Meta plans to deploy a customized second-generation AI chip in its data centers this year.
The new chip, code-named "Artemis," will go into production this year and be used in Meta's data centers for "inference," a fancy term for running AI models.
The goal is to reduce reliance on Nvidia chips and control the cost of AI workloads, reports Reuters.
The new chip will work with the GPUs Meta buys from Nvidia and other suppliers. For instance, it could be more efficient in running Meta's recommendation models for social networks.
Meta also offers generative AI applications in its services and is training Llama 3, an open-source model that aims to reach GPT-4 levels.
A Meta spokesperson confirmed the plan to bring the chip into production in 2024, saying, "We see our internally developed accelerators to be highly complementary to commercially available GPUs in delivering the optimal mix of performance and efficiency on Meta-specific workloads."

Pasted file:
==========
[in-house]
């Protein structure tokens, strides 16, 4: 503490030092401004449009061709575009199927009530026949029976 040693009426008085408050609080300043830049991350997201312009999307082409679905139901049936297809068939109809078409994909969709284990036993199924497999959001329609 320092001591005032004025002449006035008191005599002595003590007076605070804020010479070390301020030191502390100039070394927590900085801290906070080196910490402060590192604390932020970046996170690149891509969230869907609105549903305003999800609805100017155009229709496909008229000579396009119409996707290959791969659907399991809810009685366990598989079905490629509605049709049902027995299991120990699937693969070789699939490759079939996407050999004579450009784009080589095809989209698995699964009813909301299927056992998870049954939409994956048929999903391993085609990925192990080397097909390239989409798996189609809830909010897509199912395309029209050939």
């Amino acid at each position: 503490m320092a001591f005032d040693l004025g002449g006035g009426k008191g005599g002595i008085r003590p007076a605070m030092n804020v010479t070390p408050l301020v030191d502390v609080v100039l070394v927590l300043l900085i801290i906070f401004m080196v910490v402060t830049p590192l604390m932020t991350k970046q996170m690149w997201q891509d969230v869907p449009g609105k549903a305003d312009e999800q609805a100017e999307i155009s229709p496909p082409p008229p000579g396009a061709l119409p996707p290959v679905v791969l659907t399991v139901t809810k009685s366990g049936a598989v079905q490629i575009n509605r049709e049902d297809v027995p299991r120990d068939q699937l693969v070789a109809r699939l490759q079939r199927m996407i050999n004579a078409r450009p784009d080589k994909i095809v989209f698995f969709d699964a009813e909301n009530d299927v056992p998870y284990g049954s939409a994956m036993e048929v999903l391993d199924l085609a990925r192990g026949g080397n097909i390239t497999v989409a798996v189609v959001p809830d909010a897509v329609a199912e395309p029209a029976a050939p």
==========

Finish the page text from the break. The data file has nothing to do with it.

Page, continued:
Meta's a big Nvidia buyer
Meta CEO Mark Zuckerberg recently announced that he plans to have 340,000 Nvidia H100 GPUs in use by the end of the year, for a total of approximately 600,000 GPUs running and training AI systems. This makes Meta Nvidia's largest publicly known customer after Microsoft.
More capable and larger models lead to higher AI workloads and spiraling costs. In addition to Meta, companies like OpenAI and Microsoft are trying to break this cost spiral with proprietary AI chips and more efficient models.
In May 2023, Meta first unveiled its new chip family, called the Meta Training and Inference Accelerator (MTIA), which is designed to speed up and lower the cost of running neural networks.
According to the announcement, the first chip (see cover image) should be in use by 2025 and was being tested in Meta's data centers at the time. Reuters reports that Artemis is already a more advanced version of the MTIA.